Commit thy way, confiding

Representative Text

1 Commit thy way, confiding,
When trials here arise,
To Him whose hand is guiding
The tumults of the skies.
There clouds and tempests, raging,
Have each their path assigned;
Will God, for thee engaging,
No way of safety find?

2 Trust in the Lord! His favor
Will for thy wants provide;
Regard His word!--and ever
Thy work shall safe abide.
When sorrows here o'ertake thee,
And self-inflicted care,
Let not thy God forsake thee!
He listens for thy prayer.

3 Should Satan league his forces,
God's purpose to withstand,
Think not their rage and curses
Can stay His lifted hand!
When He makes known His pleasure,
The counsel of His will,
That, in its utmost measure,
Will He at last fulfill.

4 Hope on then, weak believer,
Hope on, and falter not!
He will thy soul deliver
From deeps of troubled thought.
Thy graces will He nourish,
With hope thy heart employ,
Till faith and hope shall flourish
And yield their fruits of joy.

5 Well blest, His grace receiving,
God owns thee for a son!
With joy, and with thanksgiving,
Behold the victor's crown!
Thy hand the palm-branch raises,
God gives it thee to bear;
Then sing aloud His praises,
Who has removed thy care.

6 The sorrows, Lord, that try us,
O bring them to an end!
With needed strength supply us!
Thy love to us commend!
That we, till death pursuing
Thy best, Thy chosen way,
May then, our life renewing,
Praise Thee in endless day.

Source: Evangelical Lutheran hymnal: with music #411

Author: Paul Gerhardt

Paul Gerhardt (b. Gräfenheinichen, Saxony, Germany, 1607; d. Lubben, Germany, 1676), famous author of Lutheran evangelical hymns, studied theology and hymnody at the University of Wittenberg and then was a tutor in Berlin, where he became friends with Johann Crüger. He served the Lutheran parish of Mittenwalde near Berlin (1651-1657) and the great St. Nicholas' Church in Berlin (1657-1666). Friederich William, the Calvinist elector, had issued an edict that forbade the various Protestant groups to fight each other. Although Gerhardt did not want strife between the churches, he refused to comply with the edict because he thought it opposed the Lutheran "Formula of Concord," which con­demned some Calvinist doctrines. Consequently, he was r… Go to person page >

Translator: Henry Mills

Mills, Henry, D.D., son of John Mills, was born at Morriston, New Jersey, March 12, 1786, and educated at the New Jersey College, Princeton, where he graduated in 1802. After being engaged in teaching for some time at Morristown and elsewhere, he was ordained Pastor of the Presbyterian Church of Woodbridge, New Jersey, in 1816. On the opening of the Auburn Theological Seminary in 1821, he was appointed Professor of Biblical Criticism and Oriental Languages, from which he retired in 1854. He died at Auburn, June 10, 1867. In 1845 he published Horae Germanicae; A Version of German Hymns. This was enlarged in 1856. The translations are not well done, and very few are now in common use, although 18 and 9 doxologies were given in the Lutheran Ge… Go to person page >

Text Information

First Line: Commit thy way, confiding
German Title: Befiehl du deine Wege
Author: Paul Gerhardt
Translator: Henry Mills (1850)
Language: English
Publication Date: 1850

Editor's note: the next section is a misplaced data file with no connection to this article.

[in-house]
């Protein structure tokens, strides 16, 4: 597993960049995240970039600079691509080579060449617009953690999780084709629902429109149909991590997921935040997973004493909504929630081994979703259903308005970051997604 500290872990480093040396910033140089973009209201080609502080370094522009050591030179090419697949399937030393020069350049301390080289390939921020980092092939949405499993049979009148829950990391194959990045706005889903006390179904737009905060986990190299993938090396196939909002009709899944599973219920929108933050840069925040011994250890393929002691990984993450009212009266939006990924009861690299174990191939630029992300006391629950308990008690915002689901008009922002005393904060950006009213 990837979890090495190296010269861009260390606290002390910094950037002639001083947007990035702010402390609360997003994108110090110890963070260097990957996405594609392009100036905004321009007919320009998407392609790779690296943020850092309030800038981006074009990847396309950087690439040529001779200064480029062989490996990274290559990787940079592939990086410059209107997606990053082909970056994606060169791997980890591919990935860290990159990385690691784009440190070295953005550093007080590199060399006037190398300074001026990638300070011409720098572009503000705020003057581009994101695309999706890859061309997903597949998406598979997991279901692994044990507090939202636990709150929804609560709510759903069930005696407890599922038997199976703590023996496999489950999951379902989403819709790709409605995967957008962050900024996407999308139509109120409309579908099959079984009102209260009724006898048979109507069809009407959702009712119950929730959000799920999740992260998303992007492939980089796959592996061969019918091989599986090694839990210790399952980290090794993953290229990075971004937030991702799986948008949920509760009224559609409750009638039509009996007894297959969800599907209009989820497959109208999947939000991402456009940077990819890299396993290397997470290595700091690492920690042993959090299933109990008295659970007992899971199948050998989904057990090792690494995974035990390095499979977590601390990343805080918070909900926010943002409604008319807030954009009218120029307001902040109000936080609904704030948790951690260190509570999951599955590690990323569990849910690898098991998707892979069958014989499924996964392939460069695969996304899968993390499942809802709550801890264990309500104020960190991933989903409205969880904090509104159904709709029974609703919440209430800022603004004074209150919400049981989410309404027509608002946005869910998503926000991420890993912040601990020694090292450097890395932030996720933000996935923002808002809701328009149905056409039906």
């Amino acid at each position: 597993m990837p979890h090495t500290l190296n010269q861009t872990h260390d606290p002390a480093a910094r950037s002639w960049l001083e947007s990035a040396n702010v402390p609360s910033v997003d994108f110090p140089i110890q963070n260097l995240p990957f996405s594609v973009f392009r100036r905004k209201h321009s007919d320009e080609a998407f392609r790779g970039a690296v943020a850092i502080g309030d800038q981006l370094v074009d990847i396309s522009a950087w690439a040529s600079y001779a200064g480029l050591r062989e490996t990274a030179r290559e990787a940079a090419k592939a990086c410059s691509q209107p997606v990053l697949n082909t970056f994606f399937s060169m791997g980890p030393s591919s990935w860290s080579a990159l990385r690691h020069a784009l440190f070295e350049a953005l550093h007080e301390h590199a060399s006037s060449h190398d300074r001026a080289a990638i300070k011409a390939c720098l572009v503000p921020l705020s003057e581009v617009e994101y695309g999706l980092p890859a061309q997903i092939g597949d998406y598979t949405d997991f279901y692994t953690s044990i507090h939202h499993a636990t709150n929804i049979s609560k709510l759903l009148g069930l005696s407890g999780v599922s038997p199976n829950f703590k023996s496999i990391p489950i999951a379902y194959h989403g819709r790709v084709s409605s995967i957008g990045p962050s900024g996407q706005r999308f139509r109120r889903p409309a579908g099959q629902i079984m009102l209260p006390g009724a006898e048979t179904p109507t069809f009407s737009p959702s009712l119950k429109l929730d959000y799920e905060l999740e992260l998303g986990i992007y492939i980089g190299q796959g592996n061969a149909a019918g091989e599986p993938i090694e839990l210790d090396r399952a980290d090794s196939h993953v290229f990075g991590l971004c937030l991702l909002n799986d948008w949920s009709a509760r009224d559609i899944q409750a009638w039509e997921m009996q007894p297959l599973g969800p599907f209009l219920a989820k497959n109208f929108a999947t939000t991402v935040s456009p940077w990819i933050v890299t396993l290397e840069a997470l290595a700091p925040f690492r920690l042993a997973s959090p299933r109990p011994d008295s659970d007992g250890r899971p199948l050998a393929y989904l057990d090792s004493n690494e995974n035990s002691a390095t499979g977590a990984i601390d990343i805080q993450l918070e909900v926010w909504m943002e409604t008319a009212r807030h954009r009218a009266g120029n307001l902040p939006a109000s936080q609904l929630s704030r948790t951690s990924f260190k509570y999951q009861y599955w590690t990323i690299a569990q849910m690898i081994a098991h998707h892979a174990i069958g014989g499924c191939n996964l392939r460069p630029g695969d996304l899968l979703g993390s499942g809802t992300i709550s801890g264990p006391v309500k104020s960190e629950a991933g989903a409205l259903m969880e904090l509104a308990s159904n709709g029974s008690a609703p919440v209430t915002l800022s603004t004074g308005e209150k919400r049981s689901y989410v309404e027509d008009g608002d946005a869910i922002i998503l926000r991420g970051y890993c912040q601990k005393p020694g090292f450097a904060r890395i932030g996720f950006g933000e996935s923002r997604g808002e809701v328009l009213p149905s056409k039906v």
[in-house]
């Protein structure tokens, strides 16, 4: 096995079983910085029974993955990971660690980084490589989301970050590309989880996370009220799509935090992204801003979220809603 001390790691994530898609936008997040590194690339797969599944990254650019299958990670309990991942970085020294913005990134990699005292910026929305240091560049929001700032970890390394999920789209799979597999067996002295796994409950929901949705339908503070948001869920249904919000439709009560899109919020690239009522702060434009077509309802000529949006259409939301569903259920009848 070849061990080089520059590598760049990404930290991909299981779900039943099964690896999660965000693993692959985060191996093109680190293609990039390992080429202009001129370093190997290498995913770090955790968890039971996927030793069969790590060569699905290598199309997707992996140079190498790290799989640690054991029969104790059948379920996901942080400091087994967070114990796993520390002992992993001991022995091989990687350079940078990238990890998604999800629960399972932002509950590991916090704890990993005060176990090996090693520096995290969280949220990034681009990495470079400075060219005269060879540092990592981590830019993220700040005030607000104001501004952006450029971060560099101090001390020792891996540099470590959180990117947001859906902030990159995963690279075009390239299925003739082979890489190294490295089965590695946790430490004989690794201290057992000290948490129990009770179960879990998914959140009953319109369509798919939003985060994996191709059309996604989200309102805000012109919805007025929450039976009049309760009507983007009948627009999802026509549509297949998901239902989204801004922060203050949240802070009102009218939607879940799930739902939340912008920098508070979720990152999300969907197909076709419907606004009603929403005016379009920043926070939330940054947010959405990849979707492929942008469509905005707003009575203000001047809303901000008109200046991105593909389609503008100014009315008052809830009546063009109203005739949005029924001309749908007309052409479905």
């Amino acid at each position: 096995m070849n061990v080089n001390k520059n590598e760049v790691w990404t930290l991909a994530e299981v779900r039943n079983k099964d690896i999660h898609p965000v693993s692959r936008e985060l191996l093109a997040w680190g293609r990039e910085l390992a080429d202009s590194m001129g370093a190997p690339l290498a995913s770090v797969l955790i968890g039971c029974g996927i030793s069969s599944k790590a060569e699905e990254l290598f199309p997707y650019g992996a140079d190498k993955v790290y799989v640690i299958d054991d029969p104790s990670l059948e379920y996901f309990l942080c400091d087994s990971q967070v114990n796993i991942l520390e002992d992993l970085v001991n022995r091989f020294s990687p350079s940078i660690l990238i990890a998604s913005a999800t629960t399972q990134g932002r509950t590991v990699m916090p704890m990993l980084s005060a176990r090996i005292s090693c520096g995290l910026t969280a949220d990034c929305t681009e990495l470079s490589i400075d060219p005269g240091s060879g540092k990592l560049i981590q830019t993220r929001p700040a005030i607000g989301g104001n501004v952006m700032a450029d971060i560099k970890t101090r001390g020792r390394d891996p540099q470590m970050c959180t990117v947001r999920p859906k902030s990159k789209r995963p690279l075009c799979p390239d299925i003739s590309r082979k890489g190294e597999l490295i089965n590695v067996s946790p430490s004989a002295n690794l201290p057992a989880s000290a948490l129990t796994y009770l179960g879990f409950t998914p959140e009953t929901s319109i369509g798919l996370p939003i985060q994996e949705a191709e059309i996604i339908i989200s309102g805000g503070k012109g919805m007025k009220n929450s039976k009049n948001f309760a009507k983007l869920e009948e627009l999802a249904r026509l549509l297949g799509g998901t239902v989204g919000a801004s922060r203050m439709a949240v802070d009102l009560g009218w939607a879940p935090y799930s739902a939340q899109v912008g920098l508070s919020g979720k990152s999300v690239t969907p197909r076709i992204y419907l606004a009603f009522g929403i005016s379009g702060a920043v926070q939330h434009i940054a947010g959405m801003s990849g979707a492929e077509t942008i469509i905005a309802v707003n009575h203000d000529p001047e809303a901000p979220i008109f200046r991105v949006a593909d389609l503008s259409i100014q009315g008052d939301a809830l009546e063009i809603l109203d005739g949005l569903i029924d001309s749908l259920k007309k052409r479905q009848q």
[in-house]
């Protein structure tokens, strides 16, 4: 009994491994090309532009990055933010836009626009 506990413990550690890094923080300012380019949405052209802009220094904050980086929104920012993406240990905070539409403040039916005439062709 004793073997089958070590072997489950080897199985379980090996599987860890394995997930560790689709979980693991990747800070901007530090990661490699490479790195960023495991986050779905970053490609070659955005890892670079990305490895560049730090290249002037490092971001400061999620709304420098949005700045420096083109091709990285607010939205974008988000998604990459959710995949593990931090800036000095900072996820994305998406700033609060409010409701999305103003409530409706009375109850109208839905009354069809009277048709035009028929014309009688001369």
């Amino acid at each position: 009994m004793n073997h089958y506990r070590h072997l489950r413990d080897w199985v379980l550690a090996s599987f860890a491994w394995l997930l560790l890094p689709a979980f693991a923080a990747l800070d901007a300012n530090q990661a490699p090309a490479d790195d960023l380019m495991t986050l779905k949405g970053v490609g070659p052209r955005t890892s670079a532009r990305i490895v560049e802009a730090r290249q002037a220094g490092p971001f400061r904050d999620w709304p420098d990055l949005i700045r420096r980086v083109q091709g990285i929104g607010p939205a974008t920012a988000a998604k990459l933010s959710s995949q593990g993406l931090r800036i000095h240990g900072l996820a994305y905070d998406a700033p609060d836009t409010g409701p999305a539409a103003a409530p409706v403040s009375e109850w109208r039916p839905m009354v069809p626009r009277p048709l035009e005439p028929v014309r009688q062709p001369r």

Copyright: Public Domain


Befiehl du deine Wege. P. Gerhardt. [Trust in God.] This hymn, which Lauxmann in Koch, viii. 392, calls "The most comforting of all the hymns that have resounded on Paulus Gerhardt's golden lyre, sweeter to many souls than honey and the honey-comb," appeared as No. 333 in the Frankfurt edition, 1656, of Crüger's Praxis pietatis melica. Thence in Wackernagel's edition of his Geistliche Lieder, No. 66, and Bachmann's edition, No. 72, in 12 stanzas of 8 lines, and included as No. 620 in the Unverfälschter Liedersegen, 1851. It is an acrostic on Luther's version of Ps. xxxvii. 5, "Befiehl dem Herren deine Wege und hoffe auf ihn, er wirds wohl machen," formed by the initial words of the stanzas, those in Wackernagel’s edition being printed in blacker type.
The hymn soon spread over Germany, found its way into all the hymn-books, and ranks as one of the finest hymns of its class. Lauxmann relates that it was sung when the foundation stone of the first Lutheran church at Philadelphia was laid, May 2,1743, and again on Oct. 20, when the Father of the American Lutheran Church, Heinrich Melchior Muhlenberg, held the opening service.

Translation in common use:—
Commit thy way, confiding. In full by Dr. H. Mills in the Evangelical Review, Gettysburg, July, [1850, pp. 135-136], and his Horae Germanica, 1856, p. 172. His stanzas i., ii., vi., xii. were included in the Lutheran General Synod's Hymns, 1852, and i., ii., v., vi., xi., xii. in the Ohio Lutheran Hymnal, 1880.

-- Excerpt from John Julian, Dictionary of Hymnology (1892)



Instances (1 - 15 of 15)

Collection of Hymns for Public and Private Worship. 4th ed. #d57

Compilation of Hymns for the Use of the Churches of the Christian Union #d151

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Evangelical Lutheran Hymnal #411

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Evangelical Lutheran hymnal #411

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Evangelical Lutheran Hymnal. 9th ed. #a411

Hymnal for Church, School and Home #d25

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Hymns #775

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Hymns #775

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Sacred Songs #94

School Carols #d52

Songs of Praise #d52

Songs of Praise for Sunday Schools, Church Societies and the Home #d51

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The Book of Worship #327

The Sunday School Hymnal #d46

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